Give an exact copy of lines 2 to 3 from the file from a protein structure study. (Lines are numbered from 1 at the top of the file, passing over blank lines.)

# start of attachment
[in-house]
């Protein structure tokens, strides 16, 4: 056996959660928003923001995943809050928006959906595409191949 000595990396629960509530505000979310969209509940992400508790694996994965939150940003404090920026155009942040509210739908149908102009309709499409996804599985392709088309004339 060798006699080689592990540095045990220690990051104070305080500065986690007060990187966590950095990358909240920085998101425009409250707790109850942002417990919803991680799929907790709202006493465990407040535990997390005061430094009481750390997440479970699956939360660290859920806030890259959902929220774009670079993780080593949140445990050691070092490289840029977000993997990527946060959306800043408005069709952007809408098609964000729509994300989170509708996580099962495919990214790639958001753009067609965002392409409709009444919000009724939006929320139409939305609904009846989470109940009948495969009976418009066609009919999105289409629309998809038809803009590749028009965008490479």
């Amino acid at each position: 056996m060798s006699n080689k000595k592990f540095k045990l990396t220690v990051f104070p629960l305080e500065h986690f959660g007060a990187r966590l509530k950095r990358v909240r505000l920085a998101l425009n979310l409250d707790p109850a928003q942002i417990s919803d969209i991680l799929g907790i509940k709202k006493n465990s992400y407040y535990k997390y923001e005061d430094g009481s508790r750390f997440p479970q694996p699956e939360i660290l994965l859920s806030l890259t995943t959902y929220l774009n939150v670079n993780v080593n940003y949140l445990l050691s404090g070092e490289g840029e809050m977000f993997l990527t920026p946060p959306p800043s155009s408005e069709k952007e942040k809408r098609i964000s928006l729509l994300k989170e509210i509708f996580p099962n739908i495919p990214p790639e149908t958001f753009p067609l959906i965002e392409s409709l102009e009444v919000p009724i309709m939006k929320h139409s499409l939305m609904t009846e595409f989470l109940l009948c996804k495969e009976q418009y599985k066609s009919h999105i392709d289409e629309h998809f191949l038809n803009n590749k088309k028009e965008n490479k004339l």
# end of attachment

């Protein structure tokens, strides 16, 4: 056996959660928003923001995943809050928006959906595409191949 000595990396629960509530505000979310969209509940992400508790694996994965939150940003404090920026155009942040509210739908149908102009309709499409996804599985392709088309004339 060798006699080689592990540095045990220690990051104070305080500065986690007060990187966590950095990358909240920085998101425009409250707790109850942002417990919803991680799929907790709202006493465990407040535990997390005061430094009481750390997440479970699956939360660290859920806030890259959902929220774009670079993780080593949140445990050691070092490289840029977000993997990527946060959306800043408005069709952007809408098609964000729509994300989170509708996580099962495919990214790639958001753009067609965002392409409709009444919000009724939006929320139409939305609904009846989470109940009948495969009976418009066609009919999105289409629309998809038809803009590749028009965008490479």
């Amino acid at each position: 056996m060798s006699n080689k000595k592990f540095k045990l990396t220690v990051f104070p629960l305080e500065h986690f959660g007060a990187r966590l509530k950095r990358v909240r505000l920085a998101l425009n979310l409250d707790p109850a928003q942002i417990s919803d969209i991680l799929g907790i509940k709202k006493n465990s992400y407040y535990k997390y923001e005061d430094g009481s508790r750390f997440p479970q694996p699956e939360i660290l994965l859920s806030l890259t995943t959902y929220l774009n939150v670079n993780v080593n940003y949140l445990l050691s404090g070092e490289g840029e809050m977000f993997l990527t920026p946060p959306p800043s155009s408005e069709k952007e942040k809408r098609i964000s928006l729509l994300k989170e509210i509708f996580p099962n739908i495919p990214p790639e149908t958001f753009p067609l959906i965002e392409s409709l102009e009444v919000p009724i309709m939006k929320h139409s499409l939305m609904t009846e595409f989470l109940l009948c996804k495969e009976q418009y599985k066609s009919h999105i392709d289409e629309h998809f191949l038809n803009n590749k088309k028009e965008n490479k004339l």